Between the Inauguration Day riot and the affirmative-action bake sale, there has been nothing ordinary about the University of Washington’s College Republicans chapter for the past three years. Under the direction of Chevy Swanson, the chapter president elected in fall of 2016, the organization had sponsored a range of activities—two of which became near-riots, the first of which included a near-fatal shooting—that created public-safety issues and inflamed outrage, while alt-right activists and white nationalists swirled around the pugnacious scene it created on the UW campus.
It all finally came to a head this fall when the school’s administration announced it had withdrawn recognition of the group and was shifting its affiliation to a new group, called the Husky College Republicans, headed by Swanson’s onetime rival for the chapter presidency.
That should have ended the matter. However, as things turned out, that was just the start of the problems for Swanson and his former cohorts, now embroiled in a court case arising from threats Swanson made online.
UW’s experience with an unusually alt-right-friendly “College Republicans” chapter somewhat mirrors that of the chapter on the other side of the state at Washington State University in Pullman. There, the leadership of white nationalist James Allsup, who participated in the deadly Aug. 12, 2017, “Unite the Right” rally in Charlotteville, Virginia, created an uproar both before and after he was forced out, and later stripped of credentials within a Spokane County GOP committee.
Other campuses around the country are encountering similar turmoil within the ranks of their local Republican activists. At the University of Maine, for example, the campus College Republicans chapter was left in limbo after their official advisor resigned suddenly in the wake of the group’s decision to invite Michelle Malkin to speak on campus—a protest of Malkin’s recent embrace of the white-nationalist alt-right in the growing internecine battle between more establishment conservatives and far-right “Groypers.”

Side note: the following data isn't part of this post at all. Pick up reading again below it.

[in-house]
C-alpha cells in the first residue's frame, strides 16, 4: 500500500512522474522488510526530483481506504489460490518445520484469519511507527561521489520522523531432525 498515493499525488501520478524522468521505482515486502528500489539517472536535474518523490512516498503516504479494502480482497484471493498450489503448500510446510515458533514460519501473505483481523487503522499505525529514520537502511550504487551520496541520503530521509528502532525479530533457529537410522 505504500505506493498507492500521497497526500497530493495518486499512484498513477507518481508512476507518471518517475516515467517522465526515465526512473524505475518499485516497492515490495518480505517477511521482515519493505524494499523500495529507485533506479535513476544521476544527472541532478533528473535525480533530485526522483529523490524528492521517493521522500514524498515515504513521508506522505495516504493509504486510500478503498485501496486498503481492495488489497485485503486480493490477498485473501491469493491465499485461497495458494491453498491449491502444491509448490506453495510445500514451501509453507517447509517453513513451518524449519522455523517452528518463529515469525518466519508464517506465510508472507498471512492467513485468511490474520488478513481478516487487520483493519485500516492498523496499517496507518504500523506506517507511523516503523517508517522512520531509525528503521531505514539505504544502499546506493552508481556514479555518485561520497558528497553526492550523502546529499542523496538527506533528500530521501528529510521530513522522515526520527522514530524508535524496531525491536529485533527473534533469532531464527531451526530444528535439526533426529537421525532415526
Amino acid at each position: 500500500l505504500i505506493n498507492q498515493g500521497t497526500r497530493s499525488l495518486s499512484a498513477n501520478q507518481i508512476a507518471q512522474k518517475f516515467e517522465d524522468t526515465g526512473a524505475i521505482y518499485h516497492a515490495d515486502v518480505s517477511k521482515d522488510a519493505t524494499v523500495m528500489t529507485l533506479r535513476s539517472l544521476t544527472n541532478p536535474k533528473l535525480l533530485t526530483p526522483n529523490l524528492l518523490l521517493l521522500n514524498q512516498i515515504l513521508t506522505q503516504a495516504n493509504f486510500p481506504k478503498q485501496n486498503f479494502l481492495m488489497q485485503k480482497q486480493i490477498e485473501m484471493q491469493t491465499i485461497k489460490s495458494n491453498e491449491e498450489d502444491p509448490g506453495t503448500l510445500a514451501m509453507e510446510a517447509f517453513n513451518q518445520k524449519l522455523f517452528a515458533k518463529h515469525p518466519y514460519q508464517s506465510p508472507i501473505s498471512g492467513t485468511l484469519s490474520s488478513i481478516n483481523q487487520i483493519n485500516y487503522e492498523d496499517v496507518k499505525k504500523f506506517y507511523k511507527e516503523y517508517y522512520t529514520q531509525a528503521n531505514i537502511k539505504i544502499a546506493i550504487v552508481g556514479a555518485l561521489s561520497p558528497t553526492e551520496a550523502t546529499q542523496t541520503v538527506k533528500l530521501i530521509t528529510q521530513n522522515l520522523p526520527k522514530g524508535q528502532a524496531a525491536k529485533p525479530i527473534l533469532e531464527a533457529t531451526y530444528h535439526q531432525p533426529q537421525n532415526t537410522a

Campus conservatives have been splitting into pro-Trump and establishment factions for a while now, but the emergence of the alt-right faction as a campus phenomenon has intensified over the past year. In the case of UW’s College Republicans, moreover, the rising influence of the alt-right has created problems since the Trump election.
On the day of Trump’s inauguration—January 20, 2017—the chapter hosted a speaking event by alt-right provocateur Milo Yiannopoulos at UW’s Kane Hall that attracted a large crowd of protesters who clashed violently with attendees. Before the night was over, a Milo fan had shot and nearly killed an antifascist trying to prevent her husband from using pepper spray on the crowd.